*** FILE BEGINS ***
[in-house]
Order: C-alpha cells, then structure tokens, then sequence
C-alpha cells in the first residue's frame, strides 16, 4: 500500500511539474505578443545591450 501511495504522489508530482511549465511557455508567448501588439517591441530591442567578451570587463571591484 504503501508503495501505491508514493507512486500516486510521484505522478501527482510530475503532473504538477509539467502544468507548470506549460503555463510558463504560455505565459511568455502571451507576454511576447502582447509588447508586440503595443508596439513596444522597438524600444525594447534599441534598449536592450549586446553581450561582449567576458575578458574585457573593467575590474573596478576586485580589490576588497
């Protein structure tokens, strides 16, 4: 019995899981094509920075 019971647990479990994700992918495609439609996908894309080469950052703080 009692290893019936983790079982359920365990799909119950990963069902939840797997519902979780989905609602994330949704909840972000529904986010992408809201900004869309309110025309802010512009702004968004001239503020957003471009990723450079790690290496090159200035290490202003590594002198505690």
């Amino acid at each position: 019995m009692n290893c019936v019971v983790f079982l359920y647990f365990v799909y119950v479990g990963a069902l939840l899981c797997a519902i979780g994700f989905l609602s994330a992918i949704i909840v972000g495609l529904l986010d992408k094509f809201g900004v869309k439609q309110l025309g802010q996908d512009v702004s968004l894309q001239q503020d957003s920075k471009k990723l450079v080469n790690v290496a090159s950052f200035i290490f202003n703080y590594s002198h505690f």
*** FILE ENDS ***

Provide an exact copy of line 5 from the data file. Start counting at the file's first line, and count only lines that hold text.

């Amino acid at each position: 019995m009692n290893c019936v019971v983790f079982l359920y647990f365990v799909y119950v479990g990963a069902l939840l899981c797997a519902i979780g994700f989905l609602s994330a992918i949704i909840v972000g495609l529904l986010d992408k094509f809201g900004v869309k439609q309110l025309g802010q996908d512009v702004s968004l894309q001239q503020d957003s920075k471009k990723l450079v080469n790690v290496a090159s950052f200035i290490f202003n703080y590594s002198h505690f």